I said to the girl at the register "Since the juices we had ordered never arrived, I'd just like to pay for the brownie please." And all she said was "Oh. That will be 2,25." Not even an "I'm sorry, we must have forgot." Nothing. She didn't even ask her colleague about it, she just rang up the brownie and that was it.

Nothing to write home about
Needless to say I am disappointed in Latei. I've been there with Levi countless times before and I was expecting to be able to tell you guys about the great cheesecake and other scrumptious goodies (the menu is modest, but most of it is very good), but they never delivered.

window front at Latei in AmsterdamThe interior decoration is ecclectic, and everything's for sale! From the retro chairs you sit on and the tables you eat off of, to the fabulously ugly lamps hanging from the ceiling and the tacky embroidered art on the wall. There's also a selection of vintage wallpaper.

Latei is open:
Monday through Wednesday 8am - 6pm
Thursday and Friday 8am - 10pm (after 6 they serve Indian food)
Saturday 9am - 11pm (Indian food after 6)
Sunday 11am - 6pm

Latei
Zeedijk 143
1012AW Amsterdam

http://www.latei.net

28Aug/100

Betjeman & Barton at Tea in the City

Riding my bike through a thankfully temporarily dry Amsterdam Zuid yesterday, I suddenly noticed a sign that read, among other things 'Betjeman & Barton'. Betjeman & Barton is the brand of one of the nicest teas I've ever had. Four Fruits or something of the sort was its name, and I had it at Stientje's on the Bilderdijkstraat. Getting some for myself seemed like a very good idea indeed. So inside Tea and the City I went.

The interior looks warm, luxurious and a little expensive. Tea in the City is indeed expensive, but with good reason. The teas that are sold here (per 125 grams) are from the excellent and exclusive brand Betjeman & Barton and are imported from Paris. Prices range from around E35 per kilo to around E140 per kilo.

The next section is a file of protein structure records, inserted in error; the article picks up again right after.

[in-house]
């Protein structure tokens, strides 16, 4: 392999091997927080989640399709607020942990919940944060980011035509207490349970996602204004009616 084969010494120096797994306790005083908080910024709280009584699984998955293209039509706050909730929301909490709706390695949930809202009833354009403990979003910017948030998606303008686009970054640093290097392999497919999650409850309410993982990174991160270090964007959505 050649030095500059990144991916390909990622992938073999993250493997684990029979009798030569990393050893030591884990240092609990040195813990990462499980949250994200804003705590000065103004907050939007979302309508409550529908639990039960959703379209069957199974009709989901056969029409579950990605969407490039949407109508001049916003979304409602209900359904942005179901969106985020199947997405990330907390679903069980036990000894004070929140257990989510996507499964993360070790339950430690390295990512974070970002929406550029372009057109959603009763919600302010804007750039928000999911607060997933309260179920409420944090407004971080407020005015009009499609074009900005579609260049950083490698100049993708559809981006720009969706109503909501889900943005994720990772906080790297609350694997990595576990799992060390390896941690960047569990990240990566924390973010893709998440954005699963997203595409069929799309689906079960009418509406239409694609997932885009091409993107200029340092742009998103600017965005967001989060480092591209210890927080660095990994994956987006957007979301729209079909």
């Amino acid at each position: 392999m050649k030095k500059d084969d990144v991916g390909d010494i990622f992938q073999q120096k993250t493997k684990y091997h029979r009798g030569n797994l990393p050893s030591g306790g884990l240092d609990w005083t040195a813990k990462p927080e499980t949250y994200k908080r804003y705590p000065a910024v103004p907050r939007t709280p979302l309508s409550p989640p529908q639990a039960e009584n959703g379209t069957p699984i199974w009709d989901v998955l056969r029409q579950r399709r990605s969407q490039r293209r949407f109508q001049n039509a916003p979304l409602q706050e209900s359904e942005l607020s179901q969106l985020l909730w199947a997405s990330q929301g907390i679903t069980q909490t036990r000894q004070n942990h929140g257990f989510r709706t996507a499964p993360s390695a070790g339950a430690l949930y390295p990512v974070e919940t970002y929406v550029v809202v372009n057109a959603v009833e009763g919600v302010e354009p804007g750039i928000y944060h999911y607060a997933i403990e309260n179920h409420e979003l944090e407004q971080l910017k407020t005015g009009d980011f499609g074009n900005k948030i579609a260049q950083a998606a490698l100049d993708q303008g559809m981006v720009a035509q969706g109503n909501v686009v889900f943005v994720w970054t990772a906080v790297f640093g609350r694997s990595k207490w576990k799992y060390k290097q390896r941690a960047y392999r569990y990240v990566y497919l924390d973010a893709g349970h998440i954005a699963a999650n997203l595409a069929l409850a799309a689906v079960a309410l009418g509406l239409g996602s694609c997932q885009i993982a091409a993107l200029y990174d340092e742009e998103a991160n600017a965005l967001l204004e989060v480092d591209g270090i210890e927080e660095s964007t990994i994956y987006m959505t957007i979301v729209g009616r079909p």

The nice girl from the shop let me smell half a dozen teas, eventhough I pretty much knew which tea I wanted when I came in. Alas, my Four Fruits tea turned out to be temporarily sold out (drat!), but the nice girl from the shop wrote down my name and number and promised to let me know when it was back in stock. She gave me a sample of another fruity tea (Sain Geran), fuller and heavier than the Four Fruits, with hints of vanilla, caramel and almond. I have yet to try it, but I can't wait!

mini cupcake at Tea in the CityWhile she was putting the tea in a tiny paper sample envelope, I fell completely in love with the selection of tiny cupcakes that were seducing me from the counter. I got one to celebrate the fact that it wasn't raining for half an hour and took it home with me.

When I go back to get the Four Fruits tea, I will be sure to take a photo of the shop front and some more of the interior! For now, you will have to just enjoy my lovely tiny cupcake with its sunny frosting.

Tea in the City is open from Tuesday through Friday from 10am until 6pm. Saturdays from 10am until 5pm.

Tea in the City Amsterdam
Jacob Obrechtstraat 19
1071 KD Amsterdam
www.teainthecity.nl

1Jul/1012

Metropolitan Deli: a girl’s best friend

outside Metropolitan DeliMy friend Matt took me to Metropolitan Deli in Amsterdam's Warmoesstraat for a welcome home treat. We had lunch at another place first, as he explained to me that the deli is more of a place for coffee, sweets and goodness. And boy, is it good.

From the outside it looks fresh, the bold black and red letters of the name invite you in. The store itself is light and airy and is stocked to the rafters with goodies. Chocolate, icecream, chocolate cake, fresh and dried fruits dipped in chocolate, coffee, fruitshakes, I'm like a kid in a candy store, it all looks so good, I want something of everything!

coffee menu at Metropolitan DeliMatt makes us pace ourselves and we have a cup of coffee first. We sit at the bar on the long wall, watching tourists and locals in breezy tops and shorts contemplate the mouthwatering ice cream selection. My latte is seriously good: flavoursome and creamy. Matt's doppio espresso is sour, then intense, warm and deep, with a longlasting smooth aftertaste. The coffee is relatively affordable too, at E2,25 for the latte and E1,60 for a single and E2,60 for a double espresso.